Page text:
Ilana Mercer, August 28, 2002

There’s a Joseph Conrad kind of symbolism in the location of the United Nations-sponsored World Summit on Sustainable Development. A collection of central planners has convened in Johannesburg, South Africa, to further centralize control over private property and streamline the distribution of wealth from freer, more prosperous nations to despotic, underdeveloped ones.

The intellectual and ethical impetus for this renewed assault on freedom and prosperity is the repugnant Marxist theory of environmentalism. Conservation is the central planners’ Trojan Horse for a globally coordinated assault on individual rights.

These “watermelons”—green on the outside, red on the inside—adroitly combine elements of socialism with fascism: They want to see an expansion of the “public commons,” their euphemism for nationalization of resources. But they are not impervious to the methods of the Fascist State: Impose on private property owners a globally harmonized regulatory and taxation regime.

The degradation-to-the-environment hypotheticals popularized at the Summit are mutations of Marxism. The theory used to be that capitalism was going to cause the impoverishment of the worker. The exact opposite transpired. Greater economic freedom, especially in developed nations, has enabled those who, in previous centuries would have lived brutishly short and nasty lives, to afford the accoutrements of modernity. The theory now is that capitalism has taken a slight detour—the worker’s demise will indeed follow as soon as the capitalist is through despoiling the environment.

On the ideological interface between socialism and environmentalism, economist George Reisman says this: “The Reds claimed that the individual could not be left free because the result would be such things as ‘exploitation,’ ‘monopoly’ and depressions. The Greens claim that the individual cannot be left free because the result will be such things as destruction of the ozone layer, acid rain and global warming.”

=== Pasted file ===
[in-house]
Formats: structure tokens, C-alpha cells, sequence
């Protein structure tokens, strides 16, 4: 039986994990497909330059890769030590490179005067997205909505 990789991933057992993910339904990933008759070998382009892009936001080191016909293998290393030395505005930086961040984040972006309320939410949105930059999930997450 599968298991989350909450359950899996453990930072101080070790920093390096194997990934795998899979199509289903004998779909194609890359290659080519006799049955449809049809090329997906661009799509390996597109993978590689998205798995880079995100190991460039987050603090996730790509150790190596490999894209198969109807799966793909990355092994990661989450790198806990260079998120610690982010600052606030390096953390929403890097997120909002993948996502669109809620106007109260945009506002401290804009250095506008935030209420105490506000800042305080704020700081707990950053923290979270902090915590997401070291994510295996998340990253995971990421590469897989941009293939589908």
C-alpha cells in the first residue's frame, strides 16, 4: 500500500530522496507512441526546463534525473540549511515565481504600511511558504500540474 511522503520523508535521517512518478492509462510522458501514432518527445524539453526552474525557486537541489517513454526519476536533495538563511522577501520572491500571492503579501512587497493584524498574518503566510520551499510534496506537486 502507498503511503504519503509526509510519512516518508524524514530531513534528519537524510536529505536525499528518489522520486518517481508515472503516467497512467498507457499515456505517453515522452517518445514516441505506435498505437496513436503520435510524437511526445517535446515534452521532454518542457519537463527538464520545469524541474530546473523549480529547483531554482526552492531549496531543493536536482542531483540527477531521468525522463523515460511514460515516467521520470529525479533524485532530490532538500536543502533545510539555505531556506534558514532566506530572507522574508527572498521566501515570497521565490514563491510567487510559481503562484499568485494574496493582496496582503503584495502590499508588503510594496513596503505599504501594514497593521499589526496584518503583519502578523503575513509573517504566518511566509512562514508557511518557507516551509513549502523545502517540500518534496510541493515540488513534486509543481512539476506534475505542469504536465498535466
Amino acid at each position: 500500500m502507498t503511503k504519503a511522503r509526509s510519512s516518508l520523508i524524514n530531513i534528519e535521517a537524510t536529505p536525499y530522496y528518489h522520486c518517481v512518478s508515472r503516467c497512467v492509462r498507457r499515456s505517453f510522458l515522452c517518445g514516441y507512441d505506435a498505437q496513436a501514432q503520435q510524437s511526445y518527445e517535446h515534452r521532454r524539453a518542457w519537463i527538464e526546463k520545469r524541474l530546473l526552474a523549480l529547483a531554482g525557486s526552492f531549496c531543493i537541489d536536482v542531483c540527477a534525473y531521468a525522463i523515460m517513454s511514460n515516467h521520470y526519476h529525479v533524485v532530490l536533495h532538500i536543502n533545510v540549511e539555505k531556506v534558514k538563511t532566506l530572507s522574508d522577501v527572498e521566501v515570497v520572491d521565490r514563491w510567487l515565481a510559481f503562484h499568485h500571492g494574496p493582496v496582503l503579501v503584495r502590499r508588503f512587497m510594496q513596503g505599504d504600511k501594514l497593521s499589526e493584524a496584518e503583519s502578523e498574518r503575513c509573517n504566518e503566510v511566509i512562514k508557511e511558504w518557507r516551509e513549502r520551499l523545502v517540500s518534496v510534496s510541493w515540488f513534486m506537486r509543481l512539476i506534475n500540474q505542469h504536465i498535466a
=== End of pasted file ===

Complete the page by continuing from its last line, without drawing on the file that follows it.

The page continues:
Reds, and now Greens, agree that wise bureaucrats alone have the wherewithal to make decisions for billions of people.

The 20th century was a monument to these decision-makers. A handful of communist commissars replaced with their own commands, and at the point of a gun, the voluntary decisions, valuations and exchanges made by millions of people. To achieve this, governments—not capitalists—murdered roughly 80 million people. The devastation the Reds wrought was not incidental but inherent to the ideology of collectivism and statism.

The Greens harbor similar designs. They are quite prepared for “a major portion of all mankind” to suffer and die “for the alleged sake of the lower animals and inanimate nature.”

Eco-idiots, however, need to be disabused of their romantic view of nature. As Reisman points out, most “resources” in nature are useless lumps of nothing. If not for man, iron, aluminum, coal and oil would lie purposeless and pristine in the wildernesses.

Man discovered that these elements could be used to assuage human needs. Once he identified and ingeniously matched the human need with the material thing, he went on to devise ways to harness the resource. Most “resources” provided by nature become goods of value only when man connects the dots. If not for man, the matter and energy abundant on earth would come to naught.

The ability to discover and transform natural resources into usable goods, as well as to develop “resource-enhancing and sustaining technologies” are the unique province of man.

The environmentalist may sway with Mother Earth’s rhythms but he hasn’t the mental stamina to grasp the pulse of the very thing that feeds him. About the voluntary cooperation between men, about the division of labor, and about the way the price system conserves resources he is ignorant.

No surprise then that for every enlightened suggestion made at the “Heart of Darkness” Summit (such as eliminating protectionism and tariffs), there were lots of foolish condemnations of the supposedly disastrous production and consumption patterns in industrial societies.

The alleged impending severe shortages forecasted, however, are a feature of “public ownership,” the Sacred Grounds of the Summit’s voodooists. Depredation, overuse and wastage are attributes of government-managed resources. The tragedy of the commons occurs when everyone and no one owns the resource.

As we speak, government-managed forests are going up in flames. Lives and property have been lost. This is to be expected. Be it in fishery or forest, communist custodianship removes all the attributes of private property, namely, the incentive to conserve. Lack of ownership is the death knell for the resource. Only when it is owned, and not just leased for periodical plunder, will a forest continue to be a viable and renewable source of riches, monetary and other. The solution clearly lies not in better regulation of a resource but in its privatization.

“The horror, the horror” are Kurtz’s last words in Joseph Conrad’s The Heart of Darkness. They capture the counter-civilization, savage-lauding spirit of the South African Summit. The totalitarian, myth-worshipping environmentalists are hostile not only to The Good Life but to life itself.

August 28, 2002

CATEGORIES: Africa, Environmentalism, Literature, Property Rights, Socialism, UN